"They know too that a ban could only be enforced if neighbours and family members were encouraged to report one another. For most people that's a deeply disturbing prospect."

Dismissing claims that anti-smoking groups do not support a ban on smoking at home, Clark added:

"I've no doubt at all that one of the long-term goals of the tobacco control industry is a ban on smoking in the home, starting with social housing.

"Prohibition is part of their DNA. The only way they can hope to achieve their ambition of a smoke free world is to persecute smokers into submission."

Full press release: Poll: Huge majority opposed to ban on smoking at home.

The Sunday Times Scotland has an exclusive report about the poll here – Puff away, says poll on smoking at home. It includes a most bizarre response from Sheila Duffy, chief executive of ASH Scotland, whose sole comment was:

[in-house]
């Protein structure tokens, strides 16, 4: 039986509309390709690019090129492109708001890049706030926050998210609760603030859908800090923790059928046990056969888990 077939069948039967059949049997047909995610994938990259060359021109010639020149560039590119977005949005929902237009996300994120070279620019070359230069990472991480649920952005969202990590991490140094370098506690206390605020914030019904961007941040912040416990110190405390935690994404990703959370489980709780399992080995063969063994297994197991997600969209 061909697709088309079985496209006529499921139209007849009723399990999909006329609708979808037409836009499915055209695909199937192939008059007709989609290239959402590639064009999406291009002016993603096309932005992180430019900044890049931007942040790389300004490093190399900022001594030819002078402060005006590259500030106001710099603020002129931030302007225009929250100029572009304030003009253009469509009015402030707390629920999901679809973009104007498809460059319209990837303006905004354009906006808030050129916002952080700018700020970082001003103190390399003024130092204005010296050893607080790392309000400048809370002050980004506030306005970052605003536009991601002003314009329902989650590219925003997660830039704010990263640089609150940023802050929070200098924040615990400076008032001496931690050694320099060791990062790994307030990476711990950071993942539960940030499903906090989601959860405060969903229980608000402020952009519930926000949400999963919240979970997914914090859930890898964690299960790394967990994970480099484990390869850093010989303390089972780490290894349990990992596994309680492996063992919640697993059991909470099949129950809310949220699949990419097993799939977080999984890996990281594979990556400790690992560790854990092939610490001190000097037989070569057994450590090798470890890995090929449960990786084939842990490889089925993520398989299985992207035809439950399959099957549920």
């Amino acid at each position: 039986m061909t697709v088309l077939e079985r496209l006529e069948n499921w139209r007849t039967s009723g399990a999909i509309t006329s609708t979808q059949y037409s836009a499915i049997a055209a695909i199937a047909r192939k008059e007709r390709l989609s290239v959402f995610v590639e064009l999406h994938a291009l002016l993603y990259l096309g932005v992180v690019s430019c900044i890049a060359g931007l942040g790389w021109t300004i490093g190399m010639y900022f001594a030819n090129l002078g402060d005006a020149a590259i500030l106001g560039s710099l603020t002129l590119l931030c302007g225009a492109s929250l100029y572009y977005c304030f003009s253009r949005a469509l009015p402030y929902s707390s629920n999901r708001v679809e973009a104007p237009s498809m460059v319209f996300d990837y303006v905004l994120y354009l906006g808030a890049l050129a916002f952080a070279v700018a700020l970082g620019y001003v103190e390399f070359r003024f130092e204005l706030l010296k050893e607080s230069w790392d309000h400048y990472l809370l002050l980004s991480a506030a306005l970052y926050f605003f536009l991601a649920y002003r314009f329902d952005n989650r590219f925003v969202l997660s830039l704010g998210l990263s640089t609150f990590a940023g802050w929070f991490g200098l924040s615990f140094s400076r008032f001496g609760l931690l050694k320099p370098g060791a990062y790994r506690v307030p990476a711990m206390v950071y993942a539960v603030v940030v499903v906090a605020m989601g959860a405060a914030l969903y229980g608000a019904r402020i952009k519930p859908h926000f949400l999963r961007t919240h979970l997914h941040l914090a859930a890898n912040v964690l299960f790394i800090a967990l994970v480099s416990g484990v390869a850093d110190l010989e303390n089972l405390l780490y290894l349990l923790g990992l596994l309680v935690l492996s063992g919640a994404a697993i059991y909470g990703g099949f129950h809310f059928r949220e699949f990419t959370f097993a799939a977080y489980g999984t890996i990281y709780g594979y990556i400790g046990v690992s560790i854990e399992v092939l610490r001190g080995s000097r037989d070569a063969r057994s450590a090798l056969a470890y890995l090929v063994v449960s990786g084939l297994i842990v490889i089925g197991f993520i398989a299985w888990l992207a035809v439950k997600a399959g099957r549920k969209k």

"Simon Clark is shadow-boxing with fake news."

As quotes go it may not be up there with "When the seagulls follow the trawler, it is because they think sardines will be thrown into the sea" (Eric Cantona), but it's close.

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Reader Comments (2)

Tobacco control is as always seeking incremental prohibition of smoking. The antismoking crusade was never a popular cause, but rather an astroturf social engineering project. Now when faced with push back they deny their plans. Recall that is their long-standing template. They denied they were after pub smoking bans too. It;s time to stop the persecution of smokers.

Sunday, October 29, 2017 at 19:12 | Unregistered CommenterVinny Gracchus

Duffy will take as much notice of public opinion as she always does - that is, none at all. This will be rolled out, as sure as eggs is eggs, starting with council owned property, after which there will be calls for a 'level playing field'. As has been observed by others, the smoking ban in pubs set the precedent for dictating what people can and cannot do in their own private property.

As an aside, am I ever going to be approved by the 'Friends of Forest' Facebook page? It's been 'pending' for weeks now. Or are my views considered too radical?

Monday, October 30, 2017 at 14:34 | Unregistered Commenternisakiman